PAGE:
Article II Section 28
The Legislature shall have power to tax merchants, peddlers, and privileges, in such manner as they may from time to time direct, and the Legislature may levy a gross receipts tax on merchants and businesses in lieu of ad valorem taxes on the inventories of merchandise held by such merchants and businesses for sale or exchange.
31. Associated-Words Canon
Associated words bear on one another’s meaning (noscitur a sociis). Privileges are associated with merchants and peddlers.
Supreme Court of TennesseeJul 24, 2009
291 S.W.3d 873 (Tenn. 2009)
. Because, however, the tax cannot be classified as either a tax on merchants, a tax on peddlers or a tax on privileges, as authorized by our state constitution, the judgment of the Court of Appeals is affirmed.
The language of the statute suggests that the legislature intended the tax to be one on privileges. First, the statute was codified under Title 67, Chapter 4; that chapter of the Tennessee Code Annotated is entitled "Privilege and Excise Taxes." The designation is significant because we have used the terms "privilege tax" and "excise tax" interchangeably. Senter, 260 S.W. at 148 ("Whether the tax be characterized in the statute as a privilege tax or an excise tax is but a choice of synonymous words, for an excise tax is an indirect or privilege tax.")
As an initial matter, privileges designate a larger and more indefinite class of objects of taxation than merchants and peddlers. Phillips v. Lewis, 3 Tenn. Cases 230, 240 (1877). The "fixed legislative and judicial definition" of the term "privilege" as adopted in the 1870 Constitution was set forth by Chief Justice A.O.P. Nicholson in Jenkins:
What are privileges, is a question of construction dependent upon the general law. We have defined it in several cases to be, the exercise of an occupation or business, which require a license from some proper authority, designated by a general law, and not open to all, or any one, without such license. It is a power of the Legislature alone to create privileges, and forbid their exercise without license.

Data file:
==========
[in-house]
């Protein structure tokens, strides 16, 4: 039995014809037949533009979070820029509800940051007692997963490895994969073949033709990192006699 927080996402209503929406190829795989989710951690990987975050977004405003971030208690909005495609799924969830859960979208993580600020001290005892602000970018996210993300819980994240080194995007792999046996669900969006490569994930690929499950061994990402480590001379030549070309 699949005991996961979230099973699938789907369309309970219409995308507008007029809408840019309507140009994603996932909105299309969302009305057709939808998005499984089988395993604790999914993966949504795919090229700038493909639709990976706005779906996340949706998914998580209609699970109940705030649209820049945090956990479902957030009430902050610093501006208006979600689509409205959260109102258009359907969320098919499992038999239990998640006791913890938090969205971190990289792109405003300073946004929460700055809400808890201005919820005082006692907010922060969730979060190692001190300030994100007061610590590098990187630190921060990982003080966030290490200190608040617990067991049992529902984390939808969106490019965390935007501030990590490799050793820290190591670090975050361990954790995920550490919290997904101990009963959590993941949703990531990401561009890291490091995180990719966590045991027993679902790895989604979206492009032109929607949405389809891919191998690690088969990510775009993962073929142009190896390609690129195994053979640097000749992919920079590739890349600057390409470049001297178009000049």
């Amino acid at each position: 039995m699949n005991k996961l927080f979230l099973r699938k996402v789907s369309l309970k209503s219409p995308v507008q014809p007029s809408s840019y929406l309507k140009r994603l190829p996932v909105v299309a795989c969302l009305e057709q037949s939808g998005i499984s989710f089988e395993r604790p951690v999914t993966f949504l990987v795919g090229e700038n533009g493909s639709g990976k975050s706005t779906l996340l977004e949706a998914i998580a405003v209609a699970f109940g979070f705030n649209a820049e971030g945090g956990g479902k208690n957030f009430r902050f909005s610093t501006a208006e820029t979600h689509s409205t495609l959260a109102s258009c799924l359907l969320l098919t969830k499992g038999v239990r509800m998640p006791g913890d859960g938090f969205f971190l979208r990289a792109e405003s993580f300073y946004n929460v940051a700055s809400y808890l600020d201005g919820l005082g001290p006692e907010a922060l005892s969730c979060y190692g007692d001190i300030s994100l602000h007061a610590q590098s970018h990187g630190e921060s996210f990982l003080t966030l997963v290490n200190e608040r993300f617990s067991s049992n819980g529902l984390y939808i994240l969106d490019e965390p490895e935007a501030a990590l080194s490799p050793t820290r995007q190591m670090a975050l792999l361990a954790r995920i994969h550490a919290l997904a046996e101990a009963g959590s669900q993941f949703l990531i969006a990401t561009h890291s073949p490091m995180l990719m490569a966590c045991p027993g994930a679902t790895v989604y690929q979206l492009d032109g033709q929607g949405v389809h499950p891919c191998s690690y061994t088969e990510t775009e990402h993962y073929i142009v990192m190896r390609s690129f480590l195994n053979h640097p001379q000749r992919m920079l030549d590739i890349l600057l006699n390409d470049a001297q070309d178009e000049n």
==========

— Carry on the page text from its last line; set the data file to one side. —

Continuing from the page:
Tennessee Supreme Court
JOHN W. PHILLIPS v. W. G. LEWIS, TAX COLLECTOR, ETC.
3 Tenn. Cas. 230
Jan. 1, 1877
5. SAME. Ownership of property cannot be taxed as a privilege, but the business in which it is used may be taxed as a privilege.
The legislature cannot, under our constitution, declare the simple enjoyment, possession, or ownership of property of any kind a privilege, and tax it as such. It may declare the business, occupation, vocation, calling, pursuit, or transaction, by which the property is put to a peculiar use for a profit to be derived from the general public, a privilege, and tax it as such, but it cannot tax the ownership itself as a privilege. The ownership of the property can only be taxed according to value. (P. 245.)
9. PRIVILEGES. Definition of the term “privilege” as used in the state constitution.
The settled judicial construction, interpretation, and definition of the term “privilege” a,t the time of the adoption of our constitution in 1870, in which sense the term was used in that instrument, was, “the exercise of an occupation or business, which requires a license from some proper authority, designated by a general law, and not open to all, or any one, without such license.” The essential element of the definition is occupation and business, and not the ownership simply of property, or its possession or keeping it. The tax is on the occupation, business, pursuits, vocation, or calling, it being one in which a profit is supposed to be derived by its exercise from the general public, and not a tax on the property itself, or the mere ownership of it. (Pp. 242, 243.)